Mining

Chile investigates large sinkhole that appeared mysteriously near copper mine

Published: Updated:
Enable Read mode
100% Font Size

Chilean authorities started investigating on Monday a mysterious sinkhole about 25 meters in diameter that appeared over the weekend in a mining area in the north of the country.

Chilean media showed aerial images of the sinkhole on land operated by a Canadian Lundin Mining LUN.TO copper mine, about 665 kilometers north of the capital Santiago.

For the latest headlines, follow our Google News channel online or via the app.

The National Service of Geology and Mining (Sernageomin) became aware of the sinkhole on Saturday and have sent specialist personnel to the area, the agency's director David Montenegro said in a statement.

The statement added there is a distance of nearly 200 meters to the bottom and that no materials have been detected there.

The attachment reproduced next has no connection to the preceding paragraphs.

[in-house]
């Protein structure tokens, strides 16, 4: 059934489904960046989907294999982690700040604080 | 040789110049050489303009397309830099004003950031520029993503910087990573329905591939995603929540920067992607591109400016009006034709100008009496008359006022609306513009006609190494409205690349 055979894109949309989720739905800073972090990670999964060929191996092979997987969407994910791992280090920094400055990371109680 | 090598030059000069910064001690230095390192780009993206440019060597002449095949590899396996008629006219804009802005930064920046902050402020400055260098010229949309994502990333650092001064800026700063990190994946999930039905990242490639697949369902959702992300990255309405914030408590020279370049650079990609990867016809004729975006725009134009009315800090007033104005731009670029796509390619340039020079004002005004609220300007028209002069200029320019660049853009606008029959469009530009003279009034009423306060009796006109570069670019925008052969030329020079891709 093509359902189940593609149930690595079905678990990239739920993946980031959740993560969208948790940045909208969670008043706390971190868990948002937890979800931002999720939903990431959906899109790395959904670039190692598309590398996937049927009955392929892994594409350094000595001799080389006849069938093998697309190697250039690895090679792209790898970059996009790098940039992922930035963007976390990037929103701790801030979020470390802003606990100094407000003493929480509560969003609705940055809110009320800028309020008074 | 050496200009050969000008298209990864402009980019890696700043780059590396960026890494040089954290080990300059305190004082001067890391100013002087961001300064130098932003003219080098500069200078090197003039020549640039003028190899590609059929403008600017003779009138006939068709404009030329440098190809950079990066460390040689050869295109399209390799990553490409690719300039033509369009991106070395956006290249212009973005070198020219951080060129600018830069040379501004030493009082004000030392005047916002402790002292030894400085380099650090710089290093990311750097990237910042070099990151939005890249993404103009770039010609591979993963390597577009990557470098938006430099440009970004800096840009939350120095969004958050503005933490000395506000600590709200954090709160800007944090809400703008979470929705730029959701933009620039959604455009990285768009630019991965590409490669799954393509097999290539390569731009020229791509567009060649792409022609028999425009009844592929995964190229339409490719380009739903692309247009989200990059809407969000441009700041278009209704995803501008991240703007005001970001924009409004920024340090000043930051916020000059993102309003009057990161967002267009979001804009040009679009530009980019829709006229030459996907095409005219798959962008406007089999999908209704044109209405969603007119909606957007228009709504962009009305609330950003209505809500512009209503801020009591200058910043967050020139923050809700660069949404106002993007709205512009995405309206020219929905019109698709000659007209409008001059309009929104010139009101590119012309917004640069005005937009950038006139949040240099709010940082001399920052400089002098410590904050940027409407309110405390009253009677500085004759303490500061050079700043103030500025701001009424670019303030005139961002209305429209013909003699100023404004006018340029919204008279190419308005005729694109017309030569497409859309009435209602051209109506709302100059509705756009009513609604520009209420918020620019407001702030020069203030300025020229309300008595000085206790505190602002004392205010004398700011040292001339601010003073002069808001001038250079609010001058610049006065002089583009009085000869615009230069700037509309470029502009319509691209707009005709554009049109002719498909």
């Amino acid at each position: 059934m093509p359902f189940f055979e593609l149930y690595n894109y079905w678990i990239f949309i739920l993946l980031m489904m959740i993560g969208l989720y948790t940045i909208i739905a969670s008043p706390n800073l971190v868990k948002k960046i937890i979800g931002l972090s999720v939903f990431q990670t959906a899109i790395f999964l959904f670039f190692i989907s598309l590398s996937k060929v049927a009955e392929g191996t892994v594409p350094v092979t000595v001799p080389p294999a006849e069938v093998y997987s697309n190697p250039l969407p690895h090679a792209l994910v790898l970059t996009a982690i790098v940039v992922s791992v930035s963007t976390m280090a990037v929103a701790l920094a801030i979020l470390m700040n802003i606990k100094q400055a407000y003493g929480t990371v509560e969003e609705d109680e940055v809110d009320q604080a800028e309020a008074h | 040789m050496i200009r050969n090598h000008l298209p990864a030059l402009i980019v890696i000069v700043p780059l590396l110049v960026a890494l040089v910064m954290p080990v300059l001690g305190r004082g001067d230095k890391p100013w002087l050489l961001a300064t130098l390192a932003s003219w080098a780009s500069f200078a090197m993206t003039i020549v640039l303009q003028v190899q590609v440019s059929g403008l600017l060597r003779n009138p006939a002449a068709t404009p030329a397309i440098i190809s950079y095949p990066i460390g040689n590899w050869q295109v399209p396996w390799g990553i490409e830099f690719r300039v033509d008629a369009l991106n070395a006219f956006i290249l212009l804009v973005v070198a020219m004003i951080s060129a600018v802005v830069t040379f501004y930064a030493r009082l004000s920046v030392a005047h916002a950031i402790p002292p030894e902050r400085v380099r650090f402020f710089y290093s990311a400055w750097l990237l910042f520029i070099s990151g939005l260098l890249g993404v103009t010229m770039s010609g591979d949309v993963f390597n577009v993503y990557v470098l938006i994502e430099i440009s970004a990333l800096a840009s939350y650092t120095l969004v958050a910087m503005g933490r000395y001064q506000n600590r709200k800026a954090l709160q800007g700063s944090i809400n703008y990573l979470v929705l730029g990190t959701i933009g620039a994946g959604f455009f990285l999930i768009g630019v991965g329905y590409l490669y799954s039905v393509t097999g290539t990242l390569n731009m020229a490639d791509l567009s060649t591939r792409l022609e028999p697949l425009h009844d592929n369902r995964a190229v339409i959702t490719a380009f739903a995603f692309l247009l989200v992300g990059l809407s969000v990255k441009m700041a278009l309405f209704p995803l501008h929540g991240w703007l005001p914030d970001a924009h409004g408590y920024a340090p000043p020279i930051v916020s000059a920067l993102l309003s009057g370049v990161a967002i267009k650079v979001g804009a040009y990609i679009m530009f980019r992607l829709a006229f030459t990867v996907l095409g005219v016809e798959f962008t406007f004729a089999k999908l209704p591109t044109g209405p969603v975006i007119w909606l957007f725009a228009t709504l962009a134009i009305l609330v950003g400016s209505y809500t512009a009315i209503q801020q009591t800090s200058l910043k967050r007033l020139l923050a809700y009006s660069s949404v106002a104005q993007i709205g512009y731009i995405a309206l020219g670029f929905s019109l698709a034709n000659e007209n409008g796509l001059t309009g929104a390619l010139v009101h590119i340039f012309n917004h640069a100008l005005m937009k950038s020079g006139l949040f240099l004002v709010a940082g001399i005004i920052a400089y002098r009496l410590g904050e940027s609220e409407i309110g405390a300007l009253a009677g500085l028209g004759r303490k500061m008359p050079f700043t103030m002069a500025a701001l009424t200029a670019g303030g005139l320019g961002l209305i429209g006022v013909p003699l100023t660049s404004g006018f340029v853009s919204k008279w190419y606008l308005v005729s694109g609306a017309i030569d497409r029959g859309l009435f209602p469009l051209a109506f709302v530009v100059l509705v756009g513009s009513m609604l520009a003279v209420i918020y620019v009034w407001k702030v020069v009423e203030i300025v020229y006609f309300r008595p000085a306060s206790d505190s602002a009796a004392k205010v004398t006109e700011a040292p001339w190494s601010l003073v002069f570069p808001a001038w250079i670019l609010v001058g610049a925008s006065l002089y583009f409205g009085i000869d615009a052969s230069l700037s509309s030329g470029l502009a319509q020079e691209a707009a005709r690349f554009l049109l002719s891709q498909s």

Mayor of the Tierra Amarilla commune Cristobal Zuniga told local media sinkhole is a consequence of the unconscious and unmeasured extractive activities that are carried out in the area.

Sernageomin reported the closure of areas from the entrance to the work site of Alcaparrosa mine, located near the sinkhole.

Lundin Mining did not immediately respond to a request for comment. Lundin Mining owns 80 percent of the property and the rest is held by Japan's Sumitomo Corporation.

Read more:

Chile arrests Portuguese man sought over Beirut blast

Top Content Trending